Post-hike I was starving, and pretty much stumbled into the first place in the town centre with decent Google reviews. La Calèche serves “traditional” regional cuisine, and was perfect, warming comfort food after spending half the day up in the mountains. I started with snails, went on to a traditional dish based around wild mushrooms, pasta and smoked sausage (REALLY good) and finished with tiramisu. If you only ate in one place in Chamonix, and were looking for a taste of local cuisine, this is where I’d recommend.
That said, the culinary highlight of the trip was a little Italian place called Casa Valeria. There’s no wonder this place has won awards for its food because this pizza was absolutely PERFECT. I’d go as far as to say it was the best pizza I’ve ever had outside of Italy, and I’m definitely going to go there again when I’m next in Chamonix.
The third and final place I LOVED to eat at in Chamonix was actually my hotel. Which is pretty understandable given just how great of a spot Alpina Eclectic is. What I LOVED was that the restaurant there offered gourmet quality fish with mass-dining portion sizes. Check out the volume of gravlax in the starter below. The tuna steak that followed was also triple the usual portion size for that quality and price.
The buffet breakfast was a stand out, too. I was really surprised to see that it was comparable (in terms of choice and quality) to the hotels I stayed at in Bali, rather than any others I’ve visited in Europe. Just check out what I ended up fuelling up on pre-hike.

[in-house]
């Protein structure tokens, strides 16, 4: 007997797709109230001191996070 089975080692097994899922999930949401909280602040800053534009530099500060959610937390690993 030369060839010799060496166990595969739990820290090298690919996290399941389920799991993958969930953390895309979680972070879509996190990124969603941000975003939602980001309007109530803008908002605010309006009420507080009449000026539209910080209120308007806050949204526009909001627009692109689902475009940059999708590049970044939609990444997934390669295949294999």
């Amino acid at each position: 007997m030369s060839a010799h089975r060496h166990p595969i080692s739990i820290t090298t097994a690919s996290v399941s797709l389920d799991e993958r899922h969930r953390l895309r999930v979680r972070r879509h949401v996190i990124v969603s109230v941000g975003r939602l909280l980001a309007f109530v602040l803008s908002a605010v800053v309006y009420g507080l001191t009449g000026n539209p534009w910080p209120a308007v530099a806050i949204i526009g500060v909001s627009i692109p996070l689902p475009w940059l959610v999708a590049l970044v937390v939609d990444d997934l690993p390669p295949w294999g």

And there was so, SO much more. Freshly prepared pancakes and eggs, sausages, bacon, mushrooms, quiche, pastries, breads, and juices. All of this was made extra special by the fact that you could enjoy it with a gorgeous view of the mountains. In fact, the reason I booked Alpina Eclectic was that every single balcony bedroom offered a view just like this one.Plus, the sauna, hammam and jacuzzis all had that viewpoint too.. pretty relaxing, right? I think it’ll be even more special when the town is dusted in snow at Christmas…
It’s safe to say that Chamonix is a bucket list destination, and I’ll be hitting it again when ski season hits (maybe sooner…?). I can’t wait to wander through the cobbled streets all wrapped up warm, with a mulled wine in my hand.
That said, it wouldn’t be fair to close this post without mentioning the one downside of Chamonix, which you might have already heard about. That is the price of staying there. I was fairly flexible budget-wise for this trip, given that I had some travel benefits from work. However, I still gasped when I saw how much a room at the hotel would cost during an off-peak weekend. And that’s not even starting on the meals, which ranged from 9 euros (very cheap) to 30 euros (not!) for a main. Most glasses of wine seemed to cost upwards of 7 euros. Compared to some beautiful nearby locations in France, this was not cheap!
On the other hand, my return journey with Ouibus was under 40 euros return, with air conditioning, WiFi and charging stations… so if you’re based in Geneva or somewhere with super cheap flights to Geneva (sometimes this is the case for London!) you might make back what you spend on a good hotel in travel costs.
Have any of you visited Chamonix before? What did you think; is it worth the price?